Franklin County | $750,000 Settlement

$750,000 confidential settlement. Defendant surgeon encountered complications during routine laminectomy and requested neurosurgical assistance. Surgeons who had privileges at the hospital refused to come to physician's aid. Plaintiff later developed permanent sequela from the procedure. Despite peer review statutory immunity, plaintiff established that defendant hospital had questioned the surgeon's competence two months before procedure but took no action. Settlement included contribution by the hospital.

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John Doe v. John Doe Physicians

Franklin County | $675,000 Settlement

$675,000 settlement on behalf of 45-year-old patient against defendant physicians who failed to timely diagnose a spinal epidural abscess. The unchecked abscess developed into meningitis, resulting in permanent neurologic damage. Patient suffers from short-term memory loss, cannot walk without the assistance of a walker and undergoes rigorous physical therapy to maintain mobility.

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Rehn v. Baytion

Franklin County | $665,000 Settlement

$665,000 settlement. Malpractice action on behalf of 39-year-old man diagnosed in 1989 with testicular seminoma. Patient was improperly diagnosed as Stage I rather than Stage II based on CT scan abnormality. Inadequate radiation dosage and field employed, resulting in eventual recurrence of seminoma as pelvic mass. Mass was improperly resected rather than treated with radiation/chemotherapy, leaving patient with orthopedic disability in left leg.

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Dr. John Doe v. XYZ Hospital

Franklin County | $625,000 Confidential Settlement

Physician-patient was required to undergo surgery for removal of a benign tumor on his adrenal gland. Preoperative testing revealed the tumor was a rare pheochromocytoma, which can cause volatile effects on the production of hormones, and necessitates preoperative precautions. The preoperative testing was overlooked and the physician-patient suffered a severe hypertensive crisis as anesthesia was being administered. Surgery was aborted but the physician-patient had suffered neurologic injury and cognitive deficits affecting his ability to continue practicing medicine. Defendants unsuccessfully argued that the standard of care did not require preoperative precautions, but physicians on the staff of that hospital had published about the necessity of such precautions.

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Babamova v. John Doe Defendant

Franklin County | $600,000 Settlement

Settlement on behalf of Victor Babamova, surviving adult brother, arising out of the death of his 66-year-old sister due to an alleged delay in radiologic identification and treatment of a retroperitoneal sarcoma, which are extremely rare tumors with poor prognosis, typically asymptomatic and not diagnosed until unresectable.

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Estate Of Jack Doe v. County Jail And Nurses

U.S. District Court, Northern District Of Ohio | $525,000 Settlement

Settlement on behalf of Jack Doe's surviving parents and siblings, arising out of his death at the jail. After being incarcerated for possession of heroin, Mr. Doe – age 28 – complained to jail and nursing staff that he was suffering heroin withdrawal. The medical staff failed to provide appropriate treatment for Mr. Doe's condition. After four days in the jail, Mr. Doe suffered severe dehydration, seizures and ultimately died as a result of his severe heroin withdrawal. He never received appropriate monitoring, evaluation or treatment for his condition.

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Estate Of Jane Doe v. AB Health System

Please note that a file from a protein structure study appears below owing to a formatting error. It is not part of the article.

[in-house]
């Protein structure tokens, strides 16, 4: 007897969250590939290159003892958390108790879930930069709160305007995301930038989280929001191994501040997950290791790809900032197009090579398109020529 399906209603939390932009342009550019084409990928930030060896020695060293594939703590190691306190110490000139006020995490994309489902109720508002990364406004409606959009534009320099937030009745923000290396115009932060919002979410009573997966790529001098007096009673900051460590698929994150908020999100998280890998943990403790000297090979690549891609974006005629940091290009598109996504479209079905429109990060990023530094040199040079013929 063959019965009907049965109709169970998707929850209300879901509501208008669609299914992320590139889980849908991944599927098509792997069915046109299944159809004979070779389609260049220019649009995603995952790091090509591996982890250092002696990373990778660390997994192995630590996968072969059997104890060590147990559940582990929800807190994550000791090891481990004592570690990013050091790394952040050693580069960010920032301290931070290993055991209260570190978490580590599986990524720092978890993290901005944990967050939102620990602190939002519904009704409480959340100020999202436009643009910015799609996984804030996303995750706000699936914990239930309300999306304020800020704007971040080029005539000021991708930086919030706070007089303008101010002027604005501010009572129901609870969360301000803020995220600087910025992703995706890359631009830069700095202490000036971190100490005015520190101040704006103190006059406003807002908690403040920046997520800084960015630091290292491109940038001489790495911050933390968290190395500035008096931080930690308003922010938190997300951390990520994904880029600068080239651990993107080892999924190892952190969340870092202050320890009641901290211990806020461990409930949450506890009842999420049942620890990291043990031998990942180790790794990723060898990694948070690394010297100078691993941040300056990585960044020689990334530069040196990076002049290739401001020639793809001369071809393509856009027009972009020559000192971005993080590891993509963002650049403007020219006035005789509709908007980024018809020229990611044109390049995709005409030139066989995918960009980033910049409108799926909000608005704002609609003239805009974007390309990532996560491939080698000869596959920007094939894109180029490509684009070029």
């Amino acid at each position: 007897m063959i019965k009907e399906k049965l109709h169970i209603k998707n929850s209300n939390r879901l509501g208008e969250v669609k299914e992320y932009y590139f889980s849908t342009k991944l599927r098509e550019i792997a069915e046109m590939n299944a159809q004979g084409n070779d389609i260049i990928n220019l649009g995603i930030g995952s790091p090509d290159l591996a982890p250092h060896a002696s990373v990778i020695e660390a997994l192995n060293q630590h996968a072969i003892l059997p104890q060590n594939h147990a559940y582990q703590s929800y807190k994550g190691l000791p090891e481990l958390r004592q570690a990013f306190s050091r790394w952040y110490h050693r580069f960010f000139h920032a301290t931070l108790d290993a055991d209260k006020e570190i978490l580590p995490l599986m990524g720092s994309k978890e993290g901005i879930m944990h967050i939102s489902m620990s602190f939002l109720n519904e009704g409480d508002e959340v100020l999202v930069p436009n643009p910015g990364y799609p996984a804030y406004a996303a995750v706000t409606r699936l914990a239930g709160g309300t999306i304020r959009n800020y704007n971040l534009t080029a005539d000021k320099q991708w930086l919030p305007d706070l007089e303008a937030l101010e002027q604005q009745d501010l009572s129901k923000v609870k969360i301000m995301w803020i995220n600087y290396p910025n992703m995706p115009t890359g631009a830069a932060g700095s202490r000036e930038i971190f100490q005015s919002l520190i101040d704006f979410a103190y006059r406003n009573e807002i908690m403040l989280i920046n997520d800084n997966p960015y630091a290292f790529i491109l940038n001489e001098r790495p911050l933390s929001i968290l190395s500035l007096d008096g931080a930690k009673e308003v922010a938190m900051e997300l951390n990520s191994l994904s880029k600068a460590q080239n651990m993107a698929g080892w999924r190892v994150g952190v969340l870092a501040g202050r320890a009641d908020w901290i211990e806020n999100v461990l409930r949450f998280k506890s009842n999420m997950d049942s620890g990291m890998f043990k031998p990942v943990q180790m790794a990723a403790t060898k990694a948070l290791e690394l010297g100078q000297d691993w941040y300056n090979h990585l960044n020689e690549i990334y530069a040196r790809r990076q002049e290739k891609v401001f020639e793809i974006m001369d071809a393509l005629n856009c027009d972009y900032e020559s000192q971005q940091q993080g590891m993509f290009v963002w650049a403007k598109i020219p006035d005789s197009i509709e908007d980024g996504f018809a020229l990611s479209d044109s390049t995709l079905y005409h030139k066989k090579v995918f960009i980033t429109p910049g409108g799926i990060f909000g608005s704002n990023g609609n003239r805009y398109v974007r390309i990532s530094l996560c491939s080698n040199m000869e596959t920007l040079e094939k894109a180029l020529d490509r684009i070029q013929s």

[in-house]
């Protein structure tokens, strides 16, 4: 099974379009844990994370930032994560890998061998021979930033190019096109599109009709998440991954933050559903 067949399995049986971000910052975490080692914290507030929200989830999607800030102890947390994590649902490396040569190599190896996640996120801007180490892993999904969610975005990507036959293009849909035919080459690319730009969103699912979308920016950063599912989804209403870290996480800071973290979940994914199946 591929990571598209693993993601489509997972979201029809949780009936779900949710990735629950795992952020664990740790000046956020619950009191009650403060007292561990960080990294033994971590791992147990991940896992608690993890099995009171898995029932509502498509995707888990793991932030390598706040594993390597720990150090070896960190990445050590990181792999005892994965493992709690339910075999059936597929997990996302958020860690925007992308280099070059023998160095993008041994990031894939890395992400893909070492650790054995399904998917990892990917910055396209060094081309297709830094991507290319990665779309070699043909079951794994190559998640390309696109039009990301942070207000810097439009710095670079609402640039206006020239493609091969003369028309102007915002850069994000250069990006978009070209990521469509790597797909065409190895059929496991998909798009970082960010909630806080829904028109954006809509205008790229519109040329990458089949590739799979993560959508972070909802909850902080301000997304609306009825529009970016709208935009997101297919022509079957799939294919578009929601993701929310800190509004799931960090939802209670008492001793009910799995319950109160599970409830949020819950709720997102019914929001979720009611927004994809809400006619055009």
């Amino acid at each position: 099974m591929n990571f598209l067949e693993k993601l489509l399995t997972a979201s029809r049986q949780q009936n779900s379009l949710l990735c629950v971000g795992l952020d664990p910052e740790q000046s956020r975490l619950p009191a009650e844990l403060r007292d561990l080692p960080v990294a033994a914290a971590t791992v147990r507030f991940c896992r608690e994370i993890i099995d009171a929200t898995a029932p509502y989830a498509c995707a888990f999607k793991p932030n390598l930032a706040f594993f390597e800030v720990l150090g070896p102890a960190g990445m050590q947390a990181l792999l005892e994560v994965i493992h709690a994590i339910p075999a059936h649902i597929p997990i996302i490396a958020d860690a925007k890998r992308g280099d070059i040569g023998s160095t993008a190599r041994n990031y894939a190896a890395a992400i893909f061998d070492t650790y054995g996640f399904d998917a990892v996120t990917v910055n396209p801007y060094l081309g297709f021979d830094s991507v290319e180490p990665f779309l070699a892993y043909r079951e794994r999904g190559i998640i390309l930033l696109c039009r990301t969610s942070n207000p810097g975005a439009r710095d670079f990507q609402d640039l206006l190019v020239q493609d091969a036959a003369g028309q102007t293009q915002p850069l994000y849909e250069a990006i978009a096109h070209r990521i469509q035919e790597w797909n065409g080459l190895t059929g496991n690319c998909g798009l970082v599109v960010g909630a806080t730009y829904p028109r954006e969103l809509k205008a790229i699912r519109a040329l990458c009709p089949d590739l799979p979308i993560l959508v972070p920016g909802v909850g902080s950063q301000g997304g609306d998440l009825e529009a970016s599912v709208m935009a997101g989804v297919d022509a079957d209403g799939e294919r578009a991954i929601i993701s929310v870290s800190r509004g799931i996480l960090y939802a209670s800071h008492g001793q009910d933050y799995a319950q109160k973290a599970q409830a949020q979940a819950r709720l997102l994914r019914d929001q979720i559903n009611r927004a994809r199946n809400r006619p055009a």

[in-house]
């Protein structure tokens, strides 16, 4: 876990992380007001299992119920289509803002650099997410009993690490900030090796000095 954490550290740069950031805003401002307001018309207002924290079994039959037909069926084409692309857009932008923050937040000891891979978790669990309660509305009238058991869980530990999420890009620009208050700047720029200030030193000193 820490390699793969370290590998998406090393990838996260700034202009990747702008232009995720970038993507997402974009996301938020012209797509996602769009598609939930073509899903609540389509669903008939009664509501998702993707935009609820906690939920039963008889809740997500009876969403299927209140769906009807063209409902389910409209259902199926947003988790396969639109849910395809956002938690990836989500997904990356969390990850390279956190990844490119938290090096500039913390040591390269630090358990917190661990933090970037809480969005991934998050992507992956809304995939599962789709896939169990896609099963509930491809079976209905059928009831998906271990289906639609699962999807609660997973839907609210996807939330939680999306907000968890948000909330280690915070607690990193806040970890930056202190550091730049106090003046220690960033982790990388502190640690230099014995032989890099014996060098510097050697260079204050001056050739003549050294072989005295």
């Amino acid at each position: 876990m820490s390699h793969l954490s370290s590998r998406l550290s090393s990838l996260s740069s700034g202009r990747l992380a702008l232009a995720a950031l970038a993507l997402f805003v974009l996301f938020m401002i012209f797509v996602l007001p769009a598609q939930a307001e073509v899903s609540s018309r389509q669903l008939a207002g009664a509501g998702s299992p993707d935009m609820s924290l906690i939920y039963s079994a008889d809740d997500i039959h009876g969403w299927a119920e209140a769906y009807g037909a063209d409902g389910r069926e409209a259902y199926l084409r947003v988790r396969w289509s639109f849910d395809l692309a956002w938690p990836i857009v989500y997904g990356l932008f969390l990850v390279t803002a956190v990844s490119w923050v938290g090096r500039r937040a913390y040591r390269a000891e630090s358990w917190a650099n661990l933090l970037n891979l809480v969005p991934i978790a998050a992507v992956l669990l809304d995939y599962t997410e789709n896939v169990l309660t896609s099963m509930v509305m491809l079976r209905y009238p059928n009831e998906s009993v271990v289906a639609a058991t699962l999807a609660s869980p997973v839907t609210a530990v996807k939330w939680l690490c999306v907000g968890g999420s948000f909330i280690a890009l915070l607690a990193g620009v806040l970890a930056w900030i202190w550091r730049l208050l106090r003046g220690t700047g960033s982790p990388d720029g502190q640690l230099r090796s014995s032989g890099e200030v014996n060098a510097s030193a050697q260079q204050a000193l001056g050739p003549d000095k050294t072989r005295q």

Franklin County | $500,000 Settlement

Wrongful death settlement for 63-year-old woman who suffered a delayed diagnosis of colorectal cancer after her family physician failed to recommend a routine screening colonoscopy. Ms. Doe was experiencing digestive issues but had never received a colonoscopy, which is recommended in patients over age 50, especially those patients who are experiencing symptoms. Her family physician deemed her symptoms to be related to irritable bowel syndrome. After presenting to another physician over a year later, with her symptoms unresolved, Ms. Doe was given a colonoscopy that ultimately diagnosed her with cancer. As a result of the delayed diagnosis, Ms. Doe's cancer had progressed to Stage IV at the time it was diagnosed, making treatment impossible. Back to top

Bookshar v. Kay

Franklin County | $475,000 Settlement

$475,000 settlement on behalf of 50-year-old laborer against defendant surgeon who permanently damaged plaintiff's radial nerve during surgery to repair a right elbow fracture. Defendant surgeon admitted the technique he employed during surgery was not a proper means of fixation, and in fact, left a 10-centimeter segment of nerve missing. Plaintiff did not return to work for 15 months, has had to undergo six surgeries, and has endured extensive physical therapy and rehabilitation.

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Weigand v. Barnesville Hospital

Belmont County | $400,000 Settlement

$400,000 settlement. Medical negligence/wrongful death. Failure to timely diagnose and treat infective endocarditis in a 40-year-old single woman. No dependents. No economic loss.

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Shardell v. Grant/Riverside Meth. Hospitals, Et Al.

Franklin County | $390,000 Settlement

A stillbirth of a healthy term baby due to a failure by the OB-GYN to timely respond to fetal distress and timely deliver the baby.

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Diederich v. PHC, INC.

Franklin County | $200,000 Settlement

$200,000 settlement demand paid on morning of trial for death of newborn, despite testimony of eight local obstetricians that the care of the defendants complied with acceptable medical practice. Plaintiffs established that refusal of obstetricians to criticize local colleagues was a "conspiracy of silence," and that plaintiff had not been informed of a safer way to manage her pregnancy, which would have avoided the death of her child.